There's been so much rent seeking, especially with the government pension plans which has ruined Illinois, a once prosperous state. The Governor is not corrupt or lazy. The reason why there isn't a budget is because the state legislature, controlled by a man named Michael Madigan, wants to maintain the status quo. Madigan has turned Illinois into his own fiefdom.

Chicago State University is one of most incompetently ran universities in the state. They are the only state school with serious budget problems. My mother had the misfortune of taking a couple of courses there with professors who rarely showed up to class; and a Bursars office that held her transcripts hostage because their ineptly maintained records showed she did not pay her tuition bill. She showed them the receipt, to which they still didn't believe her. After raising hell(which no one would want to see, trust me;)), they gave her her transcripts.

I agree that government should get out of funding public schooling from k-12 through the university system. As a substitute teacher, I have painful knowledge of the crappiness of primary education. Clarissa is representative of a lot of Illinois residents when it comes to politics. I call it a massive blind spot due to an inability to think in principles. So they'll vote for the same people who are making our lives miserable. This is a one party democratic state such as California, New York, New Jersey. Governor Rauner is a Republican. He will always be seen as the problem for the Governor already knows this. Hence why he is not budging. I support him 100% because he knows the state's finances are a disaster. I do not plan on raising a family in this state. I want out, and fast.

Bookish Babe

Borrow919 said...

You wrote
"Perhaps one of the first things one should ask oneself of any government scheme is this: "What would someone I detest and completely disagree do if he were in power?" Perhaps, if more people did this, they would see the wisdom of keeping the government out of a given sphere, much as religious people did when they decided to keep religion and state separated, rightly fearing state designation as heretics."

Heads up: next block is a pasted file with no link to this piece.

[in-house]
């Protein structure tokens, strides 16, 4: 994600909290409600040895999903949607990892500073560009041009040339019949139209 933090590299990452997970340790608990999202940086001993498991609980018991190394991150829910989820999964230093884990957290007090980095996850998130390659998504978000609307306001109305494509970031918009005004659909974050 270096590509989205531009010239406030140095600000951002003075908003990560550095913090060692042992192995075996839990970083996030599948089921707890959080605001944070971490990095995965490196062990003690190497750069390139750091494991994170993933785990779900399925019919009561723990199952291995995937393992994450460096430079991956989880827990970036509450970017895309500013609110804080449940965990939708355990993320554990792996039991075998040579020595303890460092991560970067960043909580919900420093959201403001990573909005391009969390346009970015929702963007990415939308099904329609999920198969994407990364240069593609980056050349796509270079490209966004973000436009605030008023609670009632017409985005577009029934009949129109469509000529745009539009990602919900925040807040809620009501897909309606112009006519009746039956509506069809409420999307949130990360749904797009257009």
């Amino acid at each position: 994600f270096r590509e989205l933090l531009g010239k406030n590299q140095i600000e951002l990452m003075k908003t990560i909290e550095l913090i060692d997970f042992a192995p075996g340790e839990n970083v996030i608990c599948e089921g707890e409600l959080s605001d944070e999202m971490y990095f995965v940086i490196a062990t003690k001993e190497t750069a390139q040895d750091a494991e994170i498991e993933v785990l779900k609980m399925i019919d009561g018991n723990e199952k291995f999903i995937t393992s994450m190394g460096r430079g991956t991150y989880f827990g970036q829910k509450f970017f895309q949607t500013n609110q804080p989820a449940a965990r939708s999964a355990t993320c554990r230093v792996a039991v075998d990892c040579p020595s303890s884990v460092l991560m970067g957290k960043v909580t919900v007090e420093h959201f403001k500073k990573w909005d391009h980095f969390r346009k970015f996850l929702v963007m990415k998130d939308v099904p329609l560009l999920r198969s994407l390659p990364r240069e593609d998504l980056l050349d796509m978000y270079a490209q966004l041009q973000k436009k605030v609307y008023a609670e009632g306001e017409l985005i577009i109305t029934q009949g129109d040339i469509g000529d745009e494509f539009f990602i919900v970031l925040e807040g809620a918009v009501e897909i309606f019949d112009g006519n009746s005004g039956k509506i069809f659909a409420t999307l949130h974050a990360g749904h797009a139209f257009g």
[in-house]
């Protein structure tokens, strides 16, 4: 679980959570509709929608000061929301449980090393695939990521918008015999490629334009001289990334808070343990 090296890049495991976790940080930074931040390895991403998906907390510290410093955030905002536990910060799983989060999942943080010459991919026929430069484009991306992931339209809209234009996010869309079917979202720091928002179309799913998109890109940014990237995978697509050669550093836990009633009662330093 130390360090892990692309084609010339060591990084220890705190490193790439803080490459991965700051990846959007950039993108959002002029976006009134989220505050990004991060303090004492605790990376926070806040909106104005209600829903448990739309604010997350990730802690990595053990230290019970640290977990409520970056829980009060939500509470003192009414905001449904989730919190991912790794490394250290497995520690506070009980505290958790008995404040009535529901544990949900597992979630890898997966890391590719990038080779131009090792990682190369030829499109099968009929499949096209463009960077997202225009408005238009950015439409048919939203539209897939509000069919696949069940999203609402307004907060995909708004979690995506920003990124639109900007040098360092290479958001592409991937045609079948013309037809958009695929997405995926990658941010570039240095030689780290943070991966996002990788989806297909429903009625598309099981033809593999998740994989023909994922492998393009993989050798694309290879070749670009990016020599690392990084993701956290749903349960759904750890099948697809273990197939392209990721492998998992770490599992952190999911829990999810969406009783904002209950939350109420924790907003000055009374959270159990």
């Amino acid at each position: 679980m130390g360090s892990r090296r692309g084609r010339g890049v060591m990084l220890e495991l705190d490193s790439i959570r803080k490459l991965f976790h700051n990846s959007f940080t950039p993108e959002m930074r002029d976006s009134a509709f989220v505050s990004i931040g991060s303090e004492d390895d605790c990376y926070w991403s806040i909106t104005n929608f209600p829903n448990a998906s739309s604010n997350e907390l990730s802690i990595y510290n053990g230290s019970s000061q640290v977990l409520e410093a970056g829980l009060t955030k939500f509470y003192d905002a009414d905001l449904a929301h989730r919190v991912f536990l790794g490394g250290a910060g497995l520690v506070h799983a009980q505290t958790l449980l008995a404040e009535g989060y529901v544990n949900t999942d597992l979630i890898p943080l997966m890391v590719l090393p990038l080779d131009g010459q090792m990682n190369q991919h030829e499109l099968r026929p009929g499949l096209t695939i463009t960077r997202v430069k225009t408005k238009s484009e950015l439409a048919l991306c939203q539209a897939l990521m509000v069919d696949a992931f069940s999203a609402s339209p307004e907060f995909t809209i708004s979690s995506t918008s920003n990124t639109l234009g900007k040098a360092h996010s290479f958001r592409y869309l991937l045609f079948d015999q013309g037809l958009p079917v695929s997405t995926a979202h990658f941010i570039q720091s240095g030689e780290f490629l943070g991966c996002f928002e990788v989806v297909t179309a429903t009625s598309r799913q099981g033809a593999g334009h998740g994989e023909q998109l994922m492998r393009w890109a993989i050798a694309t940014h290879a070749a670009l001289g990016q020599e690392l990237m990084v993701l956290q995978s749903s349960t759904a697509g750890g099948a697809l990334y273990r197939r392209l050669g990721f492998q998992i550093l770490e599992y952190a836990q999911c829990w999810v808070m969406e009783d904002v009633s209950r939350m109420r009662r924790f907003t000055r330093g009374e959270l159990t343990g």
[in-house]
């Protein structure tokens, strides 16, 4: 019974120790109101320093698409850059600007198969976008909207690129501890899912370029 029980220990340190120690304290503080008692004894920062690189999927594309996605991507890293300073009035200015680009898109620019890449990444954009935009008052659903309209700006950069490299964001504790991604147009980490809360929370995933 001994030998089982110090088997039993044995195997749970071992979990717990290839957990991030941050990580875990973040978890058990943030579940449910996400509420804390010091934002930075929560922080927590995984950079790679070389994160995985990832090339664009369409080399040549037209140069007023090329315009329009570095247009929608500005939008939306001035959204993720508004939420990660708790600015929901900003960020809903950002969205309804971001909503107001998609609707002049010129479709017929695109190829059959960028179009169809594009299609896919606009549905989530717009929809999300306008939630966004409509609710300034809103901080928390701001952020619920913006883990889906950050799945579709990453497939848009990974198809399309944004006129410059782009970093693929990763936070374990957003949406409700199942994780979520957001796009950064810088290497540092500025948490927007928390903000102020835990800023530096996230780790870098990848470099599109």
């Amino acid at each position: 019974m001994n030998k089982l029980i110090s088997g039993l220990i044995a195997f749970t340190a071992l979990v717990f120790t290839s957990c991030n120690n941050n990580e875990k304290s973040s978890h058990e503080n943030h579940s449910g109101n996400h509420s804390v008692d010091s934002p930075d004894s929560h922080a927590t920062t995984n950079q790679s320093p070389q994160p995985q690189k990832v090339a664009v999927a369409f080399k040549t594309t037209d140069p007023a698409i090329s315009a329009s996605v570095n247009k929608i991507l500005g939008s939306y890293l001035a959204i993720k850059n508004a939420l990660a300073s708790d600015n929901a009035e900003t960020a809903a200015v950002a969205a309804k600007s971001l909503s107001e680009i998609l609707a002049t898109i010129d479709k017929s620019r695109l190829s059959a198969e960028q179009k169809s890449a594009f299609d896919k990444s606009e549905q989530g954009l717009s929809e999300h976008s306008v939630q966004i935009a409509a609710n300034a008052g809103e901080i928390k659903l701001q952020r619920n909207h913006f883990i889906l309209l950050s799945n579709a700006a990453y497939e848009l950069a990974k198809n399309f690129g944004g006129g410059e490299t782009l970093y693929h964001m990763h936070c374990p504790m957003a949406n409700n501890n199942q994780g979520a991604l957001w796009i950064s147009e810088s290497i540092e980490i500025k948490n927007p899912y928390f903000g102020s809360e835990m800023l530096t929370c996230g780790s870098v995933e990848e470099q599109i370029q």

A brilliant observation on your part. Now I think I should conduct a social experiment, asking this question to see what kind of replies I get.

Gus Van Horn said...

BB,

I always appreciate your comments, but it is also good to hear from someone who has much better knowledge than I of what, exactly, is going on there. Thanks for taking the time to discuss the particulars of this situation.

Borrow,

I'm glad you like the idea. If you get any particularly interesting results, please do share them here.

Thnaks,

Gus

Anonymous said...

Hi Gus,

Back in the late 1970s a Reverend Edmund Opitz was speaking at a seminar put on by the Foundation for Economic Education. At the time, I was a practicing and devout Xtian and did not cavil at the union of capitalism and Xtianity. However, one statement that he made has outlasted my change of mind and very closely mirrors your point.

"Never advocate political power for your friends that you would fear in the hands of your worst enemy."

c andrew

Gus Van Horn said...

C.,

Thanks for the quote: I like it better than how I put it.

Gus